Josh Brade


Windows Utility (PowerShell GUI)

Windows Utility (PowerShell GUI) – By Chris Titus

This Windows utility seems pretty handy from the testing I have done with it. Go check out Chris’ Website, he has some pretty cool stuff going on

Here is the GitHub:

You can run this Utility Software straight from an Admin PowerShell using:  irm | iex

In case you don’t know what these PowerShell commands do (I admit, I was a little shaky on them) here is a breakdown:


The irm command means “Invoke-RestMethod”.

“The Invoke-RestMethod cmdlet sends HTTP and HTTPS requests to Representational State Transfer (REST) web services that returns richly structured data.” Source


The iex command stands for “Invoke-Expression”.

“The Invoke-Expression cmdlet evaluates or runs a specified string as a command and returns the results of the expression or command. Without Invoke-Expression , a string submitted at the command line would be returned (echoed) unchanged.”  Source

What does it do?


There are several different options for common installs listed here. The categories of software listed are Browsers, Communications, Development, Document, Games, Pro Tools (Very Useful installs), Microsoft Tools, Multimedia Tools, Utilities. The install area reminds me of except with more useful tools for sysadmins.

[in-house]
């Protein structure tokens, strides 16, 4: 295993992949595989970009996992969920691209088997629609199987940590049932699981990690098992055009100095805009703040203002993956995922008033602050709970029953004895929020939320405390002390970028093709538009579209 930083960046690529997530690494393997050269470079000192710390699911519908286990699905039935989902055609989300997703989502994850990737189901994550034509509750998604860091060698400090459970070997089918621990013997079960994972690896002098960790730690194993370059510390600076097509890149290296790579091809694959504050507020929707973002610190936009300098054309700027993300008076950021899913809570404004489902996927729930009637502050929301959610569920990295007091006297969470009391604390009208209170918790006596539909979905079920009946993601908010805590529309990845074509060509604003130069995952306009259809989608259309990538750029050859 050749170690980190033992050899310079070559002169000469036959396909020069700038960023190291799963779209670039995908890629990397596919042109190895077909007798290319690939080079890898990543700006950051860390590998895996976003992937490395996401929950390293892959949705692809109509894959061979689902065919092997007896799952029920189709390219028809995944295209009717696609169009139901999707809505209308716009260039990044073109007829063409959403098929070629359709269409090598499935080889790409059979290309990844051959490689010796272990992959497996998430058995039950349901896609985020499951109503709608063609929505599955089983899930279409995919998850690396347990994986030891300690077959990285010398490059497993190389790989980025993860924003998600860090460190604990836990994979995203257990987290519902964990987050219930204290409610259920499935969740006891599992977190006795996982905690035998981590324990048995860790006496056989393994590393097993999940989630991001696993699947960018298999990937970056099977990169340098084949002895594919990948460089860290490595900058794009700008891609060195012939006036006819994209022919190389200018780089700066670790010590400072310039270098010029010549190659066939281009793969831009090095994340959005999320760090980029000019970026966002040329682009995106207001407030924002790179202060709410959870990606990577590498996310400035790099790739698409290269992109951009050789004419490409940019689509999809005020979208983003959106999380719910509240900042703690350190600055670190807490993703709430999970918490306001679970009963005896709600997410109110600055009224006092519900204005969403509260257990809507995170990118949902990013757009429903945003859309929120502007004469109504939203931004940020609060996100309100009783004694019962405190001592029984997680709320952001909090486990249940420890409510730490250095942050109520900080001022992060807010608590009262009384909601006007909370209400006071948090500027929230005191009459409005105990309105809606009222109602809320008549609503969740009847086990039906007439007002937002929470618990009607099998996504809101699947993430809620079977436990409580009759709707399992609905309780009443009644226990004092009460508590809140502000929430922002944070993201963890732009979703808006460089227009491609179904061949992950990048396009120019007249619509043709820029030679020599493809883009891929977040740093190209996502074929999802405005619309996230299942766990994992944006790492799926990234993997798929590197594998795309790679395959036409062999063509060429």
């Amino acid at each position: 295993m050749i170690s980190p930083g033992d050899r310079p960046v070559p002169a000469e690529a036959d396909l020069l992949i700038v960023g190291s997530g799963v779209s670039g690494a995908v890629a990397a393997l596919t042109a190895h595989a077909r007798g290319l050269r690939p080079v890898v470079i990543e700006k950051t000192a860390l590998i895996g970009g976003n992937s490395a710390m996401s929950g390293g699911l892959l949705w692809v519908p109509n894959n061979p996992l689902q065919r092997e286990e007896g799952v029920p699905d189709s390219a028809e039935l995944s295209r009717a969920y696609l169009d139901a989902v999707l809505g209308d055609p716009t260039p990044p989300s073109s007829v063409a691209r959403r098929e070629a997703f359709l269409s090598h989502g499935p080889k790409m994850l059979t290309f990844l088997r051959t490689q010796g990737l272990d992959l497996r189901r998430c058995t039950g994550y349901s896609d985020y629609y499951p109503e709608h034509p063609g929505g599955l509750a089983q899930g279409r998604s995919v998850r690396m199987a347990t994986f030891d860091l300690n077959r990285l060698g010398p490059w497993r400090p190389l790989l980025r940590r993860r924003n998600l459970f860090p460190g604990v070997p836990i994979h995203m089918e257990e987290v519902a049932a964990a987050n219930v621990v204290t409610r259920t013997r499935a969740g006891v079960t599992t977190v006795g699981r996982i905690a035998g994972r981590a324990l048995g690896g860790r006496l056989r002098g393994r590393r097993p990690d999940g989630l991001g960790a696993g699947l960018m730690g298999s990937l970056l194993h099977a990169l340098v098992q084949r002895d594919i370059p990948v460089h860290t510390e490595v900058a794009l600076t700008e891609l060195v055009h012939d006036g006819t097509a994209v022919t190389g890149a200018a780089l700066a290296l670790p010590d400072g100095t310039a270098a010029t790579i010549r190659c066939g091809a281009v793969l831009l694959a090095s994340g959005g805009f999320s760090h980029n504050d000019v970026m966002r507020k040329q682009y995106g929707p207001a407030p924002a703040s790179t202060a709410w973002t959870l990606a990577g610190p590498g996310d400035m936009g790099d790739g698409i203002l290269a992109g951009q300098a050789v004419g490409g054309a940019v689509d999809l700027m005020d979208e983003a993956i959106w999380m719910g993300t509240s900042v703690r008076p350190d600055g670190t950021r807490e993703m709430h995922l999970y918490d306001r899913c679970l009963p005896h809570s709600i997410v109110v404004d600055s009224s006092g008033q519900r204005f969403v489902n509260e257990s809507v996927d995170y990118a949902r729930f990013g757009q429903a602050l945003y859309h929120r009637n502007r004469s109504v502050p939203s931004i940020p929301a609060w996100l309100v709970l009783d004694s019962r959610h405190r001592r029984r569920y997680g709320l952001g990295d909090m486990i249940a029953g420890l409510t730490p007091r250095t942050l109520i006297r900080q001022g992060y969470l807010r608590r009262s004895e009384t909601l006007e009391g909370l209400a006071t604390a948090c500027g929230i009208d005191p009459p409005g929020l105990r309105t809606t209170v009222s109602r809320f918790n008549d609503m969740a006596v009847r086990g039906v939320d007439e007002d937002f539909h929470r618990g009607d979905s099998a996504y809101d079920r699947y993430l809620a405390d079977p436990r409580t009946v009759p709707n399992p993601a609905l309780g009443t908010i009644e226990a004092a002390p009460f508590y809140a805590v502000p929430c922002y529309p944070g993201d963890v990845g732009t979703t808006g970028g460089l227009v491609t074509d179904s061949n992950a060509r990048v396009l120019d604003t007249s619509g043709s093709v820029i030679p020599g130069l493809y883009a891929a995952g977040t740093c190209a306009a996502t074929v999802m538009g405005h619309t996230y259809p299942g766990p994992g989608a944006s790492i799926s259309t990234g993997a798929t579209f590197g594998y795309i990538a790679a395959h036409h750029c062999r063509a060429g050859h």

The next gem on this tab is the “Upgrade Installs” button. This button will search your currently installed software and check for updates. If there are updates it automatically install them. I ran this and it updated a lot of software for me! Pretty neat!


There are several really good options with the Tweaks tab on the Utility software, most of which I use different PowerShell Scripts to accomplish. Along with all the options there is also a “recommended selections” option that will select the options the Author has deemed to be the best for the system type. Don’t worry about clicking these recommended options, they don’t auto-apply, they just check the options. You still have to manually click the “Run Tweaks” button.


The Config tab just a few options, ranging from Windows Features installer to Windows Fixes and also includes Legacy Control Panel options.


The Updates tab deals with setting Windows Update options. These update options are limited to “Default OOB (Out of Box)”, Security (Recommended), and Disable all updates.

Source: One Tool for Everything